US House committee passes TAIPEI Act, members call for recognition of Taiwan as country

US House committee passes TAIPEI Act to protect ally, congressmen call for recognition of Taiwan as country

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(CNA photo)

TAIPEI (Taiwan News) — The U.S. House of Representatives Foreign Affairs Committee passed the Taiwan Allies International Protection and Enhancement Initiative Act (TAIPEI Act) on Wednesday (Oct. 30), with some representatives calling for the U.S. to recognize Taiwan as a country.

As was the case in the Senate on Tuesday (Oct. 29), the congressional committee passed the bill unanimously. During the proceedings, Representative Steve Chabot (R-OH) said, "Taiwan is a critical ally in the Pacific and ought to be a role model for other nations across the globe."

Chabot pointed out that last month, the Solomon Islands and Kiribati dropped diplomatic ties with Taiwan in favor of China. The TAIPEI Act is meant to discourage other countries from "making that same mistake," said Chabot.

Chabot then said that Taiwan meets all the requirements of a sovereign state economically, diplomatically, militarily, and politically. He said that these facts make it clear that Taiwan is an independent nation, reported VOA.

He then called for the U.S.'s formal recognition of Taiwan, saying "It is pretty obvious that Taiwan is an independent country to anybody who looks at the facts, and it's well past time that U.S. policy catches up with these facts." Representative Ted Yoho (R-FL) echoed Chabot's sentiment and said that it was time for the U.S. to recognize Taiwan as a country, according to the report.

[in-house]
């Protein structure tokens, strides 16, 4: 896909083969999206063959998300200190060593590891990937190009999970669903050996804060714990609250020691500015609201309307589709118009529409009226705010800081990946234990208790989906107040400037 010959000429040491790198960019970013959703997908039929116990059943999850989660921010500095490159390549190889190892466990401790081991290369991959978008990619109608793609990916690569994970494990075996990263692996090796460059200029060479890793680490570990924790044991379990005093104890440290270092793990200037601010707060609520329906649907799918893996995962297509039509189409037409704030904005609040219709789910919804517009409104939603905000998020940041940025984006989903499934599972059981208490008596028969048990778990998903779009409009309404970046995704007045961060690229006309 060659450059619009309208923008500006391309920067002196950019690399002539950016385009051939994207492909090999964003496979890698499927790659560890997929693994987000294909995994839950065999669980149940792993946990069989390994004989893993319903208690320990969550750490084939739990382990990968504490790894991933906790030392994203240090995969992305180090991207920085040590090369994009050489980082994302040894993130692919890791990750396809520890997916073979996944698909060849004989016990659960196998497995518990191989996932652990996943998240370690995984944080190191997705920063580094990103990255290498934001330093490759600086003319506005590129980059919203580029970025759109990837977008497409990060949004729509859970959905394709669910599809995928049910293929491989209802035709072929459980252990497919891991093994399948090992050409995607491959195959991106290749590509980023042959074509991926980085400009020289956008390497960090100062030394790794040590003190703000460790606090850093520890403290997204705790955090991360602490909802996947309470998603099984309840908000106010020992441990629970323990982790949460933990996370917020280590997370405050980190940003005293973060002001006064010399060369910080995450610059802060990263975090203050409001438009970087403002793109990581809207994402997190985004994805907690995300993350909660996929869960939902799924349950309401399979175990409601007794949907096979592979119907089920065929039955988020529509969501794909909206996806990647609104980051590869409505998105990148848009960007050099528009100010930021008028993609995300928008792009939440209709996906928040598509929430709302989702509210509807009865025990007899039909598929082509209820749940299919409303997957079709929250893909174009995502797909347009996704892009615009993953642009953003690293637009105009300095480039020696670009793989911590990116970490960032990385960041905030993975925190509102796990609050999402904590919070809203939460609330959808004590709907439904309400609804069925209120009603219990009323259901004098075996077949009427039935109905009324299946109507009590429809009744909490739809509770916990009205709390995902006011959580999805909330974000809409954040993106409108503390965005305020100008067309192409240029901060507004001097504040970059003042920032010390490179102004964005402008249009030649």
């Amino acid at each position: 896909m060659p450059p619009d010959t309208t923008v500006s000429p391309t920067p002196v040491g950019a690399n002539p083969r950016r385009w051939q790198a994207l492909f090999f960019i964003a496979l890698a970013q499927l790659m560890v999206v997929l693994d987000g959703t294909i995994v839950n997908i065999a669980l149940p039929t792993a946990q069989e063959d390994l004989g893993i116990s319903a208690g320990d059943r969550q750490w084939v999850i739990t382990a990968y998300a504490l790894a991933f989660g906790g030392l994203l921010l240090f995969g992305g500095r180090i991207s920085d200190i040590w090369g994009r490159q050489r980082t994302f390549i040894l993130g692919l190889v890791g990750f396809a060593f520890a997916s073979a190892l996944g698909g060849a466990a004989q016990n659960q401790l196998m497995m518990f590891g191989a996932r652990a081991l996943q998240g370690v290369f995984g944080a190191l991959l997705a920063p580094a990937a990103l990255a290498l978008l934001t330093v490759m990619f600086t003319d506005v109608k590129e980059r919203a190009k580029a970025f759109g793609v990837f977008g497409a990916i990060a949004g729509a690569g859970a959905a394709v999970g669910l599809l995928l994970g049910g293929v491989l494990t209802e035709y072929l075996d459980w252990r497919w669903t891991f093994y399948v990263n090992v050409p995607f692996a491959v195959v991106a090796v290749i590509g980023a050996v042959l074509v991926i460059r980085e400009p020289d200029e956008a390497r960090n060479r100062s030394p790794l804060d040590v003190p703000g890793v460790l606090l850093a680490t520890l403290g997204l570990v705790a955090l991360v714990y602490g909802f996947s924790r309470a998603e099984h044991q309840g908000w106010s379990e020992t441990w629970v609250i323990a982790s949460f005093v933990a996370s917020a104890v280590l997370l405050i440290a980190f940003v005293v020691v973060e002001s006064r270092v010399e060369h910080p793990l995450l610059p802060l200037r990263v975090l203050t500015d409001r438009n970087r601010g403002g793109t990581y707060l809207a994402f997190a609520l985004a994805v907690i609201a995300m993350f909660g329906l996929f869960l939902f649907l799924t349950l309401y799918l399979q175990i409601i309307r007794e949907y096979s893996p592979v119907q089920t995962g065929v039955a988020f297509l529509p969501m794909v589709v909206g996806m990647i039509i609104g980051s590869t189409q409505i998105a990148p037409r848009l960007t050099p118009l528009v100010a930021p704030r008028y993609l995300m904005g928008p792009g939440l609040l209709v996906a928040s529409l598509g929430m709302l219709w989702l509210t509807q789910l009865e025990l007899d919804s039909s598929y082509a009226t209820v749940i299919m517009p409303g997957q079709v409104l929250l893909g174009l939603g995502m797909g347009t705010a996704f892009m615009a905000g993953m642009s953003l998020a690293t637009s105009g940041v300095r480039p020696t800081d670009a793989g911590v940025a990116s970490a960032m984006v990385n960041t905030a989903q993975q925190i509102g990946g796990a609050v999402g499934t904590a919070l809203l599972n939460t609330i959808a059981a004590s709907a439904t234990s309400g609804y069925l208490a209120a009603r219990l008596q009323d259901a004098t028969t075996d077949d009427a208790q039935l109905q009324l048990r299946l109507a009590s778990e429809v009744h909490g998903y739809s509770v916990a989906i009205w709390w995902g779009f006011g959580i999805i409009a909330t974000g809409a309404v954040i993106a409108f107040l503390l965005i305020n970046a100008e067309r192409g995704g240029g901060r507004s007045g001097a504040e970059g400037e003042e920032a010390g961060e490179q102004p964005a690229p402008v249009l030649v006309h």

The TAIPEI Act was co-sponsored by Michael McCaul (R-TX), the ranking member of the House Foreign Affairs Committee; Mario Diaz-Balart (R-FL) and Albio Sires (D-NJ), co-chairs of the Congressional Taiwan Caucus; and Vicente Gonzalez (D-TX). After its passage by the Foreign Affairs Committee, the bill must be voted on by the full House.

Once the bill is passed in the House, representatives will work with the Senate on a unified version that will be sent to President Trump's desk for his signature to become law. According to the bill, the US government should consider it to be in its own national interest to reduce "economic, security and diplomatic contacts” with any countries that take significant action to harm Taiwan.

For the full text of the bill, click here.